By Colin Gigl
Publisher: Gallery Books
Pub. Date: September 27, 2016
Rating: 4 & 1/2 out of 5 stars
Colin Gigl's The Ferryman Institute is a modern fantasy with satirical edges. It is easy to compare with Christopher Moore's A Dirty Job since it has a similar plot and a similar style with an equally sharp wit. Yet there is a major difference. While A Dirty Job is satirical farce all the way through, The Ferryman Institute takes a more serious action-packed turn half-way through. It still remains funny and clever yet the reader acquired a more grounded concern for the characters and may realize the theme of the novel may not be all that light and funny. It's a nice move that prevent the novel from be another satire on death and modern life.
Yet that satirical tone does remains and it is quite entertaining. The Ferryman Institute, founded by Charon of course, is a corporation that holds a monopoly on the guiding of recently deceased spirits to their lives after death, whose form is a mystery as much to the ferryman as it is to us. But they are aware other smaller organizations are ready to take up the slack if they falter. The similarities to our own compartmental life in the rat race is part of the satire which takes on a Terry Gilliam style absurdity at some points.
Yet Charlie remains the focus of the book. He is the well performing cog in the system who can get away with things others can due to his brilliant performance. Yet he is slowly burning out and regretting his immortality. There are reasons for this but we don't receive them right away. Gigl feeds them to us slowly and painlessly through the antics and farce of the coming confusion and chaos. The girl he meets is another well written protagonist. Moments before killing herself, she becomes embroiled in a world she did not know exist with a man who she sees more as a kidnapper than a hero.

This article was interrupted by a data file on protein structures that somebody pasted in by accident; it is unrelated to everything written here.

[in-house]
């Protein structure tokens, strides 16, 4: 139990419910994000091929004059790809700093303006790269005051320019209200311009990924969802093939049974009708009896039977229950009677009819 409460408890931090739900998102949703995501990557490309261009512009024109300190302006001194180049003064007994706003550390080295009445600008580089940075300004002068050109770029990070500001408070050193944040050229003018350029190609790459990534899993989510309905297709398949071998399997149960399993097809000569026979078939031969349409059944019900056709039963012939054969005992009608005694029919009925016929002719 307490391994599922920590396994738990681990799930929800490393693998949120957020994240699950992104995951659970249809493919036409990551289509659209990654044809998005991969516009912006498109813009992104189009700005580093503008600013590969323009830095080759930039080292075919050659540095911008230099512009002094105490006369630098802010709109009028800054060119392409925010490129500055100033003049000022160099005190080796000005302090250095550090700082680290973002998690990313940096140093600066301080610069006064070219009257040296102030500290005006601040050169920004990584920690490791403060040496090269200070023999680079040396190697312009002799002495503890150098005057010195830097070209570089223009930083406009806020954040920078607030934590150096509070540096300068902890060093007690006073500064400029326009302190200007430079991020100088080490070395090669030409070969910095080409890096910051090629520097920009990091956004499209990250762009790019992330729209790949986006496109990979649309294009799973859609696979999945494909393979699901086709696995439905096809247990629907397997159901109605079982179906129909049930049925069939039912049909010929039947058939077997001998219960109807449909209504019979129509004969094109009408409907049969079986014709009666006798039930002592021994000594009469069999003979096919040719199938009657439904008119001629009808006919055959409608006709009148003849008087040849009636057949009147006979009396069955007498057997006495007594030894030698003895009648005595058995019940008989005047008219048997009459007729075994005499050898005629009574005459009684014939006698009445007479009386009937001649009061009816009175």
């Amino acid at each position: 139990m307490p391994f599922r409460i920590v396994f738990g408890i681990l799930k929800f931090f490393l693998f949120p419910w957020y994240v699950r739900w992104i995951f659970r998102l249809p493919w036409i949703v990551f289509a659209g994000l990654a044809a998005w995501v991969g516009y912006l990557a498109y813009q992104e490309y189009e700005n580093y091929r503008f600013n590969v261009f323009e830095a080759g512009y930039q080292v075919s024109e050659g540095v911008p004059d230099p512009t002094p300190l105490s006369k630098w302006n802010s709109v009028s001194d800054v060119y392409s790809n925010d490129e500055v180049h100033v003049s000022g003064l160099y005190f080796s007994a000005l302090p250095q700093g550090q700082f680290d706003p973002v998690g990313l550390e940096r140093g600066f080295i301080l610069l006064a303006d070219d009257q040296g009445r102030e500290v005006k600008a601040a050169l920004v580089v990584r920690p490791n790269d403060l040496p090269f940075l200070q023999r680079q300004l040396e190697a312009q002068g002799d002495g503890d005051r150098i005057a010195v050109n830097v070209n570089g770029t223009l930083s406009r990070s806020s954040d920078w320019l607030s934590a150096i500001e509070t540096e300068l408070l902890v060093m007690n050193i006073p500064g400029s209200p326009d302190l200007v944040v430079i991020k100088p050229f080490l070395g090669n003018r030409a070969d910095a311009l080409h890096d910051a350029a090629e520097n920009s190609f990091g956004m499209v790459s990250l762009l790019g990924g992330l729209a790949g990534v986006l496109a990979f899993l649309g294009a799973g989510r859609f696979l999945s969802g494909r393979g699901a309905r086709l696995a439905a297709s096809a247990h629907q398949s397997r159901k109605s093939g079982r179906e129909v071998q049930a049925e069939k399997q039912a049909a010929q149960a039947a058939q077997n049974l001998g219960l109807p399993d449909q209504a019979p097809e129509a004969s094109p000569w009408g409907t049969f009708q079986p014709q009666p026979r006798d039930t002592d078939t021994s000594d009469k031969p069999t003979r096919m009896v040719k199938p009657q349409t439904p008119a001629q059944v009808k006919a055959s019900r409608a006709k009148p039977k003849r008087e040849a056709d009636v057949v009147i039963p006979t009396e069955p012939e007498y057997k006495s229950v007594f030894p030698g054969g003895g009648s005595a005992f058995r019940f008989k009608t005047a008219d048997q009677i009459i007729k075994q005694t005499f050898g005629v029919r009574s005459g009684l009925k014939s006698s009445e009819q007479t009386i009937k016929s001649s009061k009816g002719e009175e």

As far as satiric fantasies goes, this is far and away one of the best. The comparisons to Christopher Moore are deserved yet this is a debut novel and shows some cracks that reveal it. The switch halfway through could be a little more smooth and sometimes the cleverness of Charlie gets a little annoying. But these are minor issues when compared to the vastly entertaining value of the novel at whole. And as I said, there is a more serious tone lurking in the book that , if nurtured in the author's future writings, can take this writer's work above the loads of satiric fantasies out there on the shelves. Comedic fantasies are not easy to do convincingly yet the Ferryman Institute, both book and venue, were real and sincere enough to convince me.
Four and a half stars.